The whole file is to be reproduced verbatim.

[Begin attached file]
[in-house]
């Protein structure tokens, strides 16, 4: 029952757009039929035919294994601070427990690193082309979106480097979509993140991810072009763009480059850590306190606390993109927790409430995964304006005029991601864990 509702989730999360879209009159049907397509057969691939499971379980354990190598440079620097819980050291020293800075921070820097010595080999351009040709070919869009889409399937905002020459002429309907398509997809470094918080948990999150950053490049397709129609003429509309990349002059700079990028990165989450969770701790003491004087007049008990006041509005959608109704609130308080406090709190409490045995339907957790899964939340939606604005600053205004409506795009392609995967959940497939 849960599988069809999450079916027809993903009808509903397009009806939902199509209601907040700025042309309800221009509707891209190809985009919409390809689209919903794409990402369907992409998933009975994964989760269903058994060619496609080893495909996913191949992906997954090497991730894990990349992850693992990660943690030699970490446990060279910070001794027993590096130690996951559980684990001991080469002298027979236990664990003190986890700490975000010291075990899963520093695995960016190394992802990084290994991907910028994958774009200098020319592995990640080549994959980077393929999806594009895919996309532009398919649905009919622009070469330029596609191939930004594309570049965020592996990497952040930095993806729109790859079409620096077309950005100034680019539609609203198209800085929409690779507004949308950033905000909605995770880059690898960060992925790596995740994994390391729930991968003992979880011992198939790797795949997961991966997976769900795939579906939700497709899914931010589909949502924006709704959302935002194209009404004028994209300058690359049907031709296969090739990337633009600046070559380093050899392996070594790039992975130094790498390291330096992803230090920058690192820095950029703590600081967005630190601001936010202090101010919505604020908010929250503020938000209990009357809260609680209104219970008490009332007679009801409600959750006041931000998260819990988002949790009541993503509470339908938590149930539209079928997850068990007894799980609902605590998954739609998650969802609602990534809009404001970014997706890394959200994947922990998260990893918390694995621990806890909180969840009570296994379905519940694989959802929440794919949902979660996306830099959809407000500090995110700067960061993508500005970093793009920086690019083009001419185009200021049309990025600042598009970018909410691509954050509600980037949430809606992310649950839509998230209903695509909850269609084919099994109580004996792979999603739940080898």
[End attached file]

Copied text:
[in-house]
């Protein structure tokens, strides 16, 4: 029952757009039929035919294994601070427990690193082309979106480097979509993140991810072009763009480059850590306190606390993109927790409430995964304006005029991601864990 509702989730999360879209009159049907397509057969691939499971379980354990190598440079620097819980050291020293800075921070820097010595080999351009040709070919869009889409399937905002020459002429309907398509997809470094918080948990999150950053490049397709129609003429509309990349002059700079990028990165989450969770701790003491004087007049008990006041509005959608109704609130308080406090709190409490045995339907957790899964939340939606604005600053205004409506795009392609995967959940497939 849960599988069809999450079916027809993903009808509903397009009806939902199509209601907040700025042309309800221009509707891209190809985009919409390809689209919903794409990402369907992409998933009975994964989760269903058994060619496609080893495909996913191949992906997954090497991730894990990349992850693992990660943690030699970490446990060279910070001794027993590096130690996951559980684990001991080469002298027979236990664990003190986890700490975000010291075990899963520093695995960016190394992802990084290994991907910028994958774009200098020319592995990640080549994959980077393929999806594009895919996309532009398919649905009919622009070469330029596609191939930004594309570049965020592996990497952040930095993806729109790859079409620096077309950005100034680019539609609203198209800085929409690779507004949308950033905000909605995770880059690898960060992925790596995740994994390391729930991968003992979880011992198939790797795949997961991966997976769900795939579906939700497709899914931010589909949502924006709704959302935002194209009404004028994209300058690359049907031709296969090739990337633009600046070559380093050899392996070594790039992975130094790498390291330096992803230090920058690192820095950029703590600081967005630190601001936010202090101010919505604020908010929250503020938000209990009357809260609680209104219970008490009332007679009801409600959750006041931000998260819990988002949790009541993503509470339908938590149930539209079928997850068990007894799980609902605590998954739609998650969802609602990534809009404001970014997706890394959200994947922990998260990893918390694995621990806890909180969840009570296994379905519940694989959802929440794919949902979660996306830099959809407000500090995110700067960061993508500005970093793009920086690019083009001419185009200021049309990025600042598009970018909410691509954050509600980037949430809606992310649950839509998230209903695509909850269609084919099994109580004996792979999603739940080898």